Effective Coaching

Coaches should tailor their style to match situational expectations

20190317_120113Although Effective Coaching may very well be the best path a speaker can take in becoming a better speaker quicker, there is a belief held by some experts that not all speakers are coachable. Without a doubt, I believe that with a better understanding of our different Communication Styles and with Effective Coaching, both speaker and coach can come to realize that all speakers are coachable. Yes, even those who choose to take the scenic or Columbus route to their destination.

When both speakers and coaches understand their different Communication Styles and are willing to work with each other honestly, the results can be rewarding for both speaker and coach. Communication Styles are often situational; however, good coaches will determine how to improve relationships by mastering and adapting their application of Communication Styles based on situations. Coaches should tailor their style to match situational expectations. Both speaker and coach must also identify their preferred style of communication very early in their collaboration to decide if their styles may affect the building of a trusted relationship in the future.

Speakers should be able to identify and understand their primary style of communication from their everyday interactions with colleagues, friends, and family. How a person is known to be from daily interactions with others, cannot be magically changed by coaching or by them stepping unto a speaking platform. Who or what you are all about will be revealed when you step in front of an audience.

You know best if your everyday style of communication leads to positive or negative reactions when interacting in creative groups at work, in personal or family relationships. Coaching can help speakers decide if their current style may be a problem or is valid based on feedback and outcomes or if they should consider adopting a new style of communication. Selecting a different style is not an easy fix. Styles can change with time, practice, and Effective Coaching, however, both speaker and coach must be prepared to answer the following questions as they begin that journey.

  • When might the speaker want to adjust their communication style?
  • How can an understanding of their communication style improve their interactions with others?
  • How does their preferred communication style impact others as listeners?
  • How can the speaker tailor their communication style to match situational expectations?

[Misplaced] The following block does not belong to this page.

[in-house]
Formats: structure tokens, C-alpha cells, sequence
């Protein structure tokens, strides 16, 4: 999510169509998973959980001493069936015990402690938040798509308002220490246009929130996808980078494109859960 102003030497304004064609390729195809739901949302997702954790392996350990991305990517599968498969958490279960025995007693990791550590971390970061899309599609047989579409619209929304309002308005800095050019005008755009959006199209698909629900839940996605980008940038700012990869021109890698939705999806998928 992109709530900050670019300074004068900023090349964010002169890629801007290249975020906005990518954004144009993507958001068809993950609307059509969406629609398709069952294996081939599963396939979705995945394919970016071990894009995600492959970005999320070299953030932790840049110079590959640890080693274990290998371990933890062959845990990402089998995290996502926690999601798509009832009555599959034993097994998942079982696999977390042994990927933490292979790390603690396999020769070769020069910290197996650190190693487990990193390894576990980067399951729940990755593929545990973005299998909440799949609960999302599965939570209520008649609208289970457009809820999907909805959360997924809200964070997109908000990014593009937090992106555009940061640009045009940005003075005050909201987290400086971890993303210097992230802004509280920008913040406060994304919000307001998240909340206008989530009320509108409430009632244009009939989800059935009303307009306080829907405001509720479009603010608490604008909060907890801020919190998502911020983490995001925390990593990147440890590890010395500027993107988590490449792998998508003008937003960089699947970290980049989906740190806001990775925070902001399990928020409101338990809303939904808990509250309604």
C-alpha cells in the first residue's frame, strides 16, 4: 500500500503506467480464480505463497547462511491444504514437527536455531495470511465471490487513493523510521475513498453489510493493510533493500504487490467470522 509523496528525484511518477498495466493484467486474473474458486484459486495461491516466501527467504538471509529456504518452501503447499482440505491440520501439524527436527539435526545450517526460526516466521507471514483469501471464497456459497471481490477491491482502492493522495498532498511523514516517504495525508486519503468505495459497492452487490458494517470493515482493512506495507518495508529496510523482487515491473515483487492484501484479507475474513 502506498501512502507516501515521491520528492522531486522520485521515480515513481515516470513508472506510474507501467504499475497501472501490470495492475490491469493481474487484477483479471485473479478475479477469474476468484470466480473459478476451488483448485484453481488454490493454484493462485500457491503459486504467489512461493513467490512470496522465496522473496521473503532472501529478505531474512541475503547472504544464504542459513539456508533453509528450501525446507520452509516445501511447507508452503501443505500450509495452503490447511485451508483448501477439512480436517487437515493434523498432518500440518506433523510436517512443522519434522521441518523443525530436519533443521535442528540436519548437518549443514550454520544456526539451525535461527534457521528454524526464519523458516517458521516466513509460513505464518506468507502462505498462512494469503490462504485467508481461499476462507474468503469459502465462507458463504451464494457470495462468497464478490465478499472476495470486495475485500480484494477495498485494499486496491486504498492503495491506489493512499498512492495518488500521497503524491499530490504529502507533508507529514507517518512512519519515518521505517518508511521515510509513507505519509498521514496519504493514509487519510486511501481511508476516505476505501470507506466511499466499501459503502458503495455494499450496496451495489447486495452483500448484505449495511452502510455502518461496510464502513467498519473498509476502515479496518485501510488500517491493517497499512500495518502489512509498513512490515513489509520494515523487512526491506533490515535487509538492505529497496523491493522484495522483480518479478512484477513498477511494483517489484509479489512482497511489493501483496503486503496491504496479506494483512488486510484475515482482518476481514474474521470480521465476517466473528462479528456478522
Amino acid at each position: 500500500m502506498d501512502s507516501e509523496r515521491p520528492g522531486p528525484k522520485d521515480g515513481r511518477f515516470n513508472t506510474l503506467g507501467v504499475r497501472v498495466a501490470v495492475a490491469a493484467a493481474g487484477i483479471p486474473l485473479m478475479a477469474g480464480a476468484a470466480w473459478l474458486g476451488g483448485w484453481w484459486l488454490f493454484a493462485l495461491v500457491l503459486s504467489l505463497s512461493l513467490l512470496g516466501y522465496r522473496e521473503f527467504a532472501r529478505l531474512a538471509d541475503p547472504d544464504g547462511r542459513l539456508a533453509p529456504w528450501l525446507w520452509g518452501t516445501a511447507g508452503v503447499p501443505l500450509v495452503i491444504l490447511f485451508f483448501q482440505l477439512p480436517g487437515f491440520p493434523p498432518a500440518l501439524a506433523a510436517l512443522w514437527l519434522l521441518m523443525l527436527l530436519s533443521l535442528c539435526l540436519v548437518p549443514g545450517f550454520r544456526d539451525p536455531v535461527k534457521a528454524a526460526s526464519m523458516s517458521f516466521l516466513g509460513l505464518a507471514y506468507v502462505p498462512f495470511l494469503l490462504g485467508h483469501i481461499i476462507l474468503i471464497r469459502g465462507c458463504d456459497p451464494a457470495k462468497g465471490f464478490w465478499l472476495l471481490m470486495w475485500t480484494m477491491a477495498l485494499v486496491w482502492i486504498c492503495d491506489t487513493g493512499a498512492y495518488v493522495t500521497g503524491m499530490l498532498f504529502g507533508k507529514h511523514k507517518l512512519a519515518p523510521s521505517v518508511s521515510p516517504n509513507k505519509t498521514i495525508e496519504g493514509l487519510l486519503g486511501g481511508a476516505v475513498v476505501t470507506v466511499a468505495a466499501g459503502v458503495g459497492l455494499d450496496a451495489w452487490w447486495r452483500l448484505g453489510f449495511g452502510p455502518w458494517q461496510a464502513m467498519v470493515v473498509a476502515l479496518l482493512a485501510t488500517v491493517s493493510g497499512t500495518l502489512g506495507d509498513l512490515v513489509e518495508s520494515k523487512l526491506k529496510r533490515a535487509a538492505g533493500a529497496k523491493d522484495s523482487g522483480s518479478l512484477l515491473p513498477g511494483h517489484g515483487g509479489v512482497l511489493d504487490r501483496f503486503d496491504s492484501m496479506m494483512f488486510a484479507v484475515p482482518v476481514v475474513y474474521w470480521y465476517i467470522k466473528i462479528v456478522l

When working with speakers, coaches can achieve positive results if both speaker and coach are also mindful of the following. Direct Communicators prefer their coach to get to the point quickly and succinctly. Avoid over-explaining or repeating yourself. Focus on solutions and only provide details when asked. Initiating Communicators value interacting with others and sharing stories. Allow them time for socializing by creating a friendly, non-threatening environment. Provide time to express feelings and opinions.

Supportive Communicators appreciate a calm, steady approach. Earn trust by providing plenty of reassurance. When seeking their opinions and ideas, encourage them to express their concerns, and allow time to make decisions. Analytical Communicators like facts and figures. They prefer information presented in an organized manner. Be prepared to answer questions. Be patient while they think through and process new information.

Effective Coaching requires the building of an ongoing trusted relationship between speaker and coach. Anyone can provide feedback, but it takes Effective Coaching to elevate a speaker to their next level and beyond. Good coaches can see blind spots and potential that can change a speaker or a speech from the ordinary to the extraordinary.

Let those who choose to be like Columbus be a Columbus. It is all part of the journey. Let them go out and test their feedback. With those experiences, they too will learn, it takes an Effective Coach and Effective Coaching to see the unseen, to think the unthinkable and to try the untried with confidence. And, I do believe that when both coach and speaker realize the value of understanding different Communication Styles and the priceless value of Effective Coaching, they too will come to believe that with honesty, time and patience, all speakers are indeed coachable.